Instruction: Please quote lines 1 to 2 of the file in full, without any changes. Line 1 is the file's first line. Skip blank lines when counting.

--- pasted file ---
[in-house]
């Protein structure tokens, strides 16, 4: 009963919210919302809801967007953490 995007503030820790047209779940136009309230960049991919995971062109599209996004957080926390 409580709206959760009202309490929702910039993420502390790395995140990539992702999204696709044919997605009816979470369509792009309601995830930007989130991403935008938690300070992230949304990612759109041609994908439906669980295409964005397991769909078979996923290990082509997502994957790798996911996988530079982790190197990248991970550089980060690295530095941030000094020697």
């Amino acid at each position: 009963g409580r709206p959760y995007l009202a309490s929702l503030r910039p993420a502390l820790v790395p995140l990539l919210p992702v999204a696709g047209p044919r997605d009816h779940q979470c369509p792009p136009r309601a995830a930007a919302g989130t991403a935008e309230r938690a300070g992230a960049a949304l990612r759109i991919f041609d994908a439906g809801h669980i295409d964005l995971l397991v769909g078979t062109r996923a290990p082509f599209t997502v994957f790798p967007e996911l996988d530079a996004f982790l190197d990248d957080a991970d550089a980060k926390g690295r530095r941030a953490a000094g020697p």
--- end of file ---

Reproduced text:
[in-house]
């Protein structure tokens, strides 16, 4: 009963919210919302809801967007953490 995007503030820790047209779940136009309230960049991919995971062109599209996004957080926390 409580709206959760009202309490929702910039993420502390790395995140990539992702999204696709044919997605009816979470369509792009309601995830930007989130991403935008938690300070992230949304990612759109041609994908439906669980295409964005397991769909078979996923290990082509997502994957790798996911996988530079982790190197990248991970550089980060690295530095941030000094020697």